2. Spend some time clarifying the Roles and Responsibilities of everyone in the organization, starting with you. Start by listing everything you do on a recurring basis in the company. This can be a tedious process, but if you have never done it before, it can be enlightening. You already know you are busy – but you may be shocked at how many activities you are doing that can be delegated to someone else. As you begin to do that, you will add Roles and Responsibilities to the lists of others. Over time, those responsibilities are transferred, along with their accountability. Eventually, - ‘ownership’ of those responsibilities can be transferred too – that’s a successful exit.
3. From a tactical standpoint, here’s a practical tip for our current ‘quarantine’ situation: Spend a lot of time with your leadership team, even if that means ‘virtually’ for now – on the phone, text, email or using one of the many video conferencing platforms. Focus on really connecting with them – not just from an operational standpoint, but at a really personal level. Do you know about their family and their current circumstances? Has someone in their family been impacted by the coronavirus, either directly or indirectly from loss of income or the job of a spouse?
If team members are working remotely, discuss with them the importance of setting boundaries; it is important and healthy to have a separation between work and personal time. Showing empathy and really making sure they know you care about them personally is a great way to deepen relationships and strengthen your team.
Your team is likely looking for and craving leadership and structure to help them balance their personal and work life in an unstructured environment. Be sure to clearly communicate and reinforce their responsibilities and how they may have changed during the current health crisis. Further, ensure they understand and are fully empowered to make decisions and execute initiatives to fulfill their responsibilities. Finally, reinforce expectations and accountability. The more structure you can provide as a leader, the more efficient, productive and engaged your leadership team will be.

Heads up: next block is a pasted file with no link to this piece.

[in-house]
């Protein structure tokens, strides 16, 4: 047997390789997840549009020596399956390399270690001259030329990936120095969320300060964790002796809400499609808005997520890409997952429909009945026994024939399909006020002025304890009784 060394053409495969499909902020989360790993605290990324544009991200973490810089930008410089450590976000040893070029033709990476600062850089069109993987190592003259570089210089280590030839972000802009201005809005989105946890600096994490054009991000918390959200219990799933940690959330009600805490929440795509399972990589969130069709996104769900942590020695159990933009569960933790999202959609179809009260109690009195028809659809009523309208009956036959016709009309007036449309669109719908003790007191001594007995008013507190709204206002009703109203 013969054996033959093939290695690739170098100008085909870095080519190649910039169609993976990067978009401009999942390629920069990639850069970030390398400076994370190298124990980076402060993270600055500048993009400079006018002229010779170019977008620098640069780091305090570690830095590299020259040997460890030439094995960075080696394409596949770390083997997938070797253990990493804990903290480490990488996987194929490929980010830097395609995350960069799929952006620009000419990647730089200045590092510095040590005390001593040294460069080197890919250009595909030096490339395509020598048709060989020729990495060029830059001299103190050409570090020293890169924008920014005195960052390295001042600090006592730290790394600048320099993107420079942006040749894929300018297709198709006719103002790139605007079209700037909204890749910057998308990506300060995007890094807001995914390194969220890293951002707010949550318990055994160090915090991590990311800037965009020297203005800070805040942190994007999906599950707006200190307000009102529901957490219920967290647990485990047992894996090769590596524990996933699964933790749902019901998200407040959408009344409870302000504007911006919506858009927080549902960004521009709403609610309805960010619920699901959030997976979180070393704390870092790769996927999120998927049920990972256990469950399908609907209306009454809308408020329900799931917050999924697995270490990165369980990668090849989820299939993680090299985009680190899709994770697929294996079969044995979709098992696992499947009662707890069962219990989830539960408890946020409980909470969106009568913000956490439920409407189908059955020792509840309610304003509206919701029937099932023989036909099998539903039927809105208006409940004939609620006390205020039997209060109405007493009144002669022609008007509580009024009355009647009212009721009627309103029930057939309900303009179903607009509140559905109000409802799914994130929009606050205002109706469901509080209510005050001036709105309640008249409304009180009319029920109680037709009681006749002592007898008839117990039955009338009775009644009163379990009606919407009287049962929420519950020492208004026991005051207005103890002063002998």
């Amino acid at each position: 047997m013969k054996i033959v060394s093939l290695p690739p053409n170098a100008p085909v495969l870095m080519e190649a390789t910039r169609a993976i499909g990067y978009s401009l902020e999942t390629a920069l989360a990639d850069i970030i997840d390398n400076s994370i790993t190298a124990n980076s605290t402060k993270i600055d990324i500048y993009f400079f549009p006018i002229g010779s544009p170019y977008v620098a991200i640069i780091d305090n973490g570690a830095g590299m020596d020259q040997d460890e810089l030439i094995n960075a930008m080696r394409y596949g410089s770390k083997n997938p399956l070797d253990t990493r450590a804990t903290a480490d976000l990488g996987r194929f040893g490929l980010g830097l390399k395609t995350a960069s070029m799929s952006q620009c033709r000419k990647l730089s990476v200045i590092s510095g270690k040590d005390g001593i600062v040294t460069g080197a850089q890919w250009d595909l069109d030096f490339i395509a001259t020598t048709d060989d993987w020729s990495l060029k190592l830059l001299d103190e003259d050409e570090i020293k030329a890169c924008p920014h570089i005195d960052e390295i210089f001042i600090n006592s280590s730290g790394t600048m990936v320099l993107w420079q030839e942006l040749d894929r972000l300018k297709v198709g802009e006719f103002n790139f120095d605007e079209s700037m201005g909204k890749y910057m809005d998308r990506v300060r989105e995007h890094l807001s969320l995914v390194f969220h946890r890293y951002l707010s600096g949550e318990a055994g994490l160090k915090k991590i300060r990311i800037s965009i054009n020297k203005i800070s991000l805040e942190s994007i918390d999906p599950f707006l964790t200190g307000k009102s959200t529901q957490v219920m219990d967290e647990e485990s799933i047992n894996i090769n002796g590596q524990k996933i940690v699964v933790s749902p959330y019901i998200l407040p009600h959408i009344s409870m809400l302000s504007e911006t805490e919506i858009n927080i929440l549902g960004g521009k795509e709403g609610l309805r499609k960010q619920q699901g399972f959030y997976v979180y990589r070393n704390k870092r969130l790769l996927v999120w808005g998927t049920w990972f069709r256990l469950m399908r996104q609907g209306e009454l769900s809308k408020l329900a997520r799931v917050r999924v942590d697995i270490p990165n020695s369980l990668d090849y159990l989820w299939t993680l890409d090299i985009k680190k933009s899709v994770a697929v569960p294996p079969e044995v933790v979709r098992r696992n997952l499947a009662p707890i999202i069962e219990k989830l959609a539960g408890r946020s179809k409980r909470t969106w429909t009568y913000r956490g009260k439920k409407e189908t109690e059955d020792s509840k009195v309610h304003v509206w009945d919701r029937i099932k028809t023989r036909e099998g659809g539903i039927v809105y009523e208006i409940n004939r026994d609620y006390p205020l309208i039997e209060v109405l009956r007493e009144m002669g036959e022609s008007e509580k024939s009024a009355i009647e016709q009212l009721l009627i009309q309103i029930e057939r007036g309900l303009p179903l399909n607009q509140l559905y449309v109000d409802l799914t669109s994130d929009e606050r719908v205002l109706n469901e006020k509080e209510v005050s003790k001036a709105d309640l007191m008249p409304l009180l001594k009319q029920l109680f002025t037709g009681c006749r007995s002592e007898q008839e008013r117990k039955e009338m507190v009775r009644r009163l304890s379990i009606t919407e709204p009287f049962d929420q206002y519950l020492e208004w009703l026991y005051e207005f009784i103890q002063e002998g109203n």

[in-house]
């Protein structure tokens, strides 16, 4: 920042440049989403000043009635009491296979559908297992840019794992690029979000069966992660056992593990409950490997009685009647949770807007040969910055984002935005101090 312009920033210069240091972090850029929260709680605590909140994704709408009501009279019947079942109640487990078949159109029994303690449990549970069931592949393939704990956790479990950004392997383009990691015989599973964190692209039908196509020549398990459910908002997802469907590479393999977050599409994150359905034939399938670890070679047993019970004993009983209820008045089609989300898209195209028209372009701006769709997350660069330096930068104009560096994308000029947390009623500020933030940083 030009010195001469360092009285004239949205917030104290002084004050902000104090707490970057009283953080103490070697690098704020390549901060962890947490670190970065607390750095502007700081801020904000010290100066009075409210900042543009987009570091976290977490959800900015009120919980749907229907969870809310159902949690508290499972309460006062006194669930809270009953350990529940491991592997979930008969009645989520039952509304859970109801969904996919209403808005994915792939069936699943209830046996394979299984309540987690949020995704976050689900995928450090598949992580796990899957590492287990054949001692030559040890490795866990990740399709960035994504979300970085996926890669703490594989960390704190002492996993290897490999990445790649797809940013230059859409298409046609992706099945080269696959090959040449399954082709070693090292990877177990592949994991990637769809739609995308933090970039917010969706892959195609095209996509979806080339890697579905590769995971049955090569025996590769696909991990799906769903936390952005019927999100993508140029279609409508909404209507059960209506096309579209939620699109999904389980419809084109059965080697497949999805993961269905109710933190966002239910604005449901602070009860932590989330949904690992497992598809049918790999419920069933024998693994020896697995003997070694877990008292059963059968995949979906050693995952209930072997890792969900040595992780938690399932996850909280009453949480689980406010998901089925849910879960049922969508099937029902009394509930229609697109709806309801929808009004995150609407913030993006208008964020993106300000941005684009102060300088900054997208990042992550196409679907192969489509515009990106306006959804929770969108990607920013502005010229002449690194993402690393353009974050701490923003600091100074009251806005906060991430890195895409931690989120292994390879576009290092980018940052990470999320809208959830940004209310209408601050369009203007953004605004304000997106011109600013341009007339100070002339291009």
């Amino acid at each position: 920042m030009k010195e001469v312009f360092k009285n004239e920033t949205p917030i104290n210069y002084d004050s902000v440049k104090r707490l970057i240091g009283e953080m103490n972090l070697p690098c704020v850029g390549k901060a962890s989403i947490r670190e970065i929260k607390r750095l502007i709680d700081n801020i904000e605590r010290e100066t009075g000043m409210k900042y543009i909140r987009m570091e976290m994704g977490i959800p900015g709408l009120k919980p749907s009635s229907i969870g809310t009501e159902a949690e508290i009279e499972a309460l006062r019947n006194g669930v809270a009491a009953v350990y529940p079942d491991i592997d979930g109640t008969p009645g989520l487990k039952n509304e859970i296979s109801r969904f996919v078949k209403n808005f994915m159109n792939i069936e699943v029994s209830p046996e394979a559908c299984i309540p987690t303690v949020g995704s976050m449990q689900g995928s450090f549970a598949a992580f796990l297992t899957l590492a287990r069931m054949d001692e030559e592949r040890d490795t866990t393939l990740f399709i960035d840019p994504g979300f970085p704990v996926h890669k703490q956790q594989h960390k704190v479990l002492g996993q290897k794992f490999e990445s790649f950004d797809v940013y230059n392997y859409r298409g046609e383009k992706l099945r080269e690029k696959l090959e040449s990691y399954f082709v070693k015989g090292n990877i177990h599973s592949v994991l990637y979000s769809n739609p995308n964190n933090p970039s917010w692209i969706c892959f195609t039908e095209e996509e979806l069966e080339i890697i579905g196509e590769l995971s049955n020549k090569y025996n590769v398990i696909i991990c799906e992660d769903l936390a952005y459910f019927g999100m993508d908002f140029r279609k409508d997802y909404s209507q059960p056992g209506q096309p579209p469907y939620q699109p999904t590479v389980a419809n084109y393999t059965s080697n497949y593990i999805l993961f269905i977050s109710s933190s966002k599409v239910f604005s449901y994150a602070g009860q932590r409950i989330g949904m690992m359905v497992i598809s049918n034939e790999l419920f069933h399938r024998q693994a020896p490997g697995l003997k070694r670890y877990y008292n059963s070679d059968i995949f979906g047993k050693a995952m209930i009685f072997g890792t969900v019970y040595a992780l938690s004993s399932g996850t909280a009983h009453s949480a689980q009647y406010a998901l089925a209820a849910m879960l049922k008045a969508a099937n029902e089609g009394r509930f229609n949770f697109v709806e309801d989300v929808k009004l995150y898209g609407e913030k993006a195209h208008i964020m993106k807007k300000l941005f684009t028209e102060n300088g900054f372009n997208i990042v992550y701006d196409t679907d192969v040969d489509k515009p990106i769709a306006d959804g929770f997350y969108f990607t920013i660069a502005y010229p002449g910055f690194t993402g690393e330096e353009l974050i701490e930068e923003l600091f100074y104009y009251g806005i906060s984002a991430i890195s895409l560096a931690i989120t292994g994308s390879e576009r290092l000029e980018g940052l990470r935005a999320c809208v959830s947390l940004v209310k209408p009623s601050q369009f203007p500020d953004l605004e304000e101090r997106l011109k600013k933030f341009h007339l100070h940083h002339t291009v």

Having an institutionalized team in place before you consider any kind of exit strategy can help ensure you are able to focus on the things that matter to you most when you do exit. In the meantime, it can also be a critical component of your business continuity plan, should something unexpected happen. The current environment is an excellent time to spend more time with your team, even while we may be physically further apart.
The Brightworth Business Exit & Transition Services Team (BETS) is standing by to assist you with navigating through the COVID-19 health crisis, achieving your exit objectives, and maintaining your exit and transition timeline.
Have more questions about strengthening your team during challenging times? Click here.
This information was derived from sources believed to be factual and reliable. It is being provided for informational purposes only and should not be construed as tax or legal advice. Please consult a tax or legal advisor with questions about your specific situation.